Echoing his words, the pro-government Hewad daily said the WikiLeaks revelations substantiated the Afghan authorities' views that the root-causes of terrorism were not Afghan, but lay elsewhere, outside of the country. The paper added that the reports prove President Hamid Karzai right that little has been done to protect Afghan civilians' lives and property.

Among the few papers that commented was the independent daily Hasht-e Sobh. In an editorial entitled "The secrets that were not so secret after all", the paper said: "Despite much international uproar, hype and fuss, there is hardly anything in the reports that we have not yet known about." Islamabad's active and determined support for the Taliban and other terrorist groups that create horrific violence in Afghanistan; the fact that the Taliban have now gained access to advanced weaponry or that the ISI staff attend terrorists' meetings and provide them with logistic, financial and moral support are issues that ordinary people and Afghan authorities have long suspected and known about it. In the words of Hasht-e Sobh: "If anything, Pakistani authorities have hardly tried to conceal all this."

For Afghans, the more pertinent question that arises from the WikiLeaks revelations is the degree in which Kabul's international allies have been aware of Pakistan's involvement in actively undermining Nato's success in Afghanistan. Hasht-e Sobh was sceptical about Washington's innocence: "To assume that by carrying out such secret activities Pakistan has been trying to fool Washington is naive if not downright silly."

But what about the rest of the Nato countries whose troops are currently based in Afghanistan? In the words of Hasht-e Sobh: "Bearing in mind that throughout the many years of the jihad against the Soviets the international community has been working together and sharing intelligence, and the fact that they had chosen Pakistan to act on their behalf and fight the Soviets on the ground in Afghanistan, we find it hard to believe that the revelations have taken them fully by surprise."

"New York Times reporters met with White House before publishing WikiLeaks story The administration "praised" New York Times reporters for their handling of leaked Afghan war material"

By Alex Pareene
July 27, 2010 "Salon" -- The White House was very upset with WikiLeaks for its decision to publish thousands of pages of classified reports and documents describing our mission in Afghanistan. But according to Yahoo's Michael Calderone, it was very pleased with how the New York Times dealt with its semi-exclusive access to the documents.

Times Washington bureau chief Dean Baquet took reporters Mark Mazzetti and Eric Schmitt to the White House last week to brief the administration on what they planned on publishing. And they all got gold stars.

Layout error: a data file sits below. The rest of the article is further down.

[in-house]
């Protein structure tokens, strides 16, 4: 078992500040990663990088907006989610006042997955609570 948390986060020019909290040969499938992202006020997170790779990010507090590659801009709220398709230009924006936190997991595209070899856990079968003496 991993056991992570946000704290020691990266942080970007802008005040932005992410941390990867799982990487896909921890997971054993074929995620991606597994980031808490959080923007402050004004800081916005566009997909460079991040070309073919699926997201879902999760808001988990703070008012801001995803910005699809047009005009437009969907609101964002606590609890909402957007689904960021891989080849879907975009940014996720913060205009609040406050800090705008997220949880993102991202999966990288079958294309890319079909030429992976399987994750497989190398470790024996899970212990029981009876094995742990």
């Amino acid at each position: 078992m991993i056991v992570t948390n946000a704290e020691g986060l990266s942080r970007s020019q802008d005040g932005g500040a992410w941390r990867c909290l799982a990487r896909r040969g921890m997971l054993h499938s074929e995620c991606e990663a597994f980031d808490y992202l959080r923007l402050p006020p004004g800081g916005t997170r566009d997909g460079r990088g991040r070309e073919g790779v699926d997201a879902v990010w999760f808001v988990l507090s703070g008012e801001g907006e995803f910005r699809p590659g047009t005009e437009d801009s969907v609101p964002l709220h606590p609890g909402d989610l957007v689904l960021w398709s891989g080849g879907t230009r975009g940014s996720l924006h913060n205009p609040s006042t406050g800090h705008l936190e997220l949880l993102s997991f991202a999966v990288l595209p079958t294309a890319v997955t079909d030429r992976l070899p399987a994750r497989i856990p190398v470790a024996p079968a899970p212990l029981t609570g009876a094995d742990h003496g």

“I did in fact go the White House and lay out for them what we had,” Baquet said. “We did it to give them the opportunity to comment and react. They did. They also praised us for the way we handled it, for giving them a chance to discuss it, and for handling the information with care. And for being responsible.”

The Times redacted some information in the name of "national security" and protecting the safety of individual soldiers, but the White House doesn't seem to have told the Times that publishing stories based on these documents would in any real way harm our troops.

So, uh ... why was all of this information classified and top secret? If it's old news, and it just confirms what "everyone" already knows, what was the rationale for keeping it classified and calling WikiLeaks all sorts of mean names for publishing it?

and another example of journalist missing the point that these documents provide evidence of abuse of power, negligence and a callous disregard of the wounding and killing of civilians and other War Crimes . So even some self-proclaimed progressives may get it wrong.

Leaked Reports Make Afghan War Policy More Vulnerable
by Gareth Porter via July 27, 2010

The 92,000 reports on the war in Afghanistan made public by the whistleblower organisation WikiLeaks, and reported Monday by the Guardian, The New York Times and Der Spiegel, offer no major revelations that are entirely new, as did the Pentagon Papers to which they are inevitably being compared.

But they increase the political pressure on a war policy that has already suffered a precipitous loss of credibility this year by highlighting contradictions between the official assumptions of the strategy and the realities shown in the documents - especially in regard to Pakistan's role in the war.

Unlike the Pentagon Papers, which chronicle the policymaking process leading up to and during the Vietnam War, the WikiLeaks documents chronicle thousands of local incidents and situations encountered by U.S. and other NATO troops that illustrate chronic problems for the U.S.-NATO effort.

Among the themes that are documented, sometimes dramatically but often through bland military reports, are the seemingly casual killing of civilians away from combat situations, night raids by special forces that are often based on bad intelligence, the absence of legal constraints on the abuses of Afghan police, and the deeply rooted character of corruption among Afghan officials.

The most politically salient issue highlighted by the new documents, however, is Pakistan's political and material support for the Taliban insurgency, despite its ostensible support for U.S. policy in Afghanistan.

and so it goes,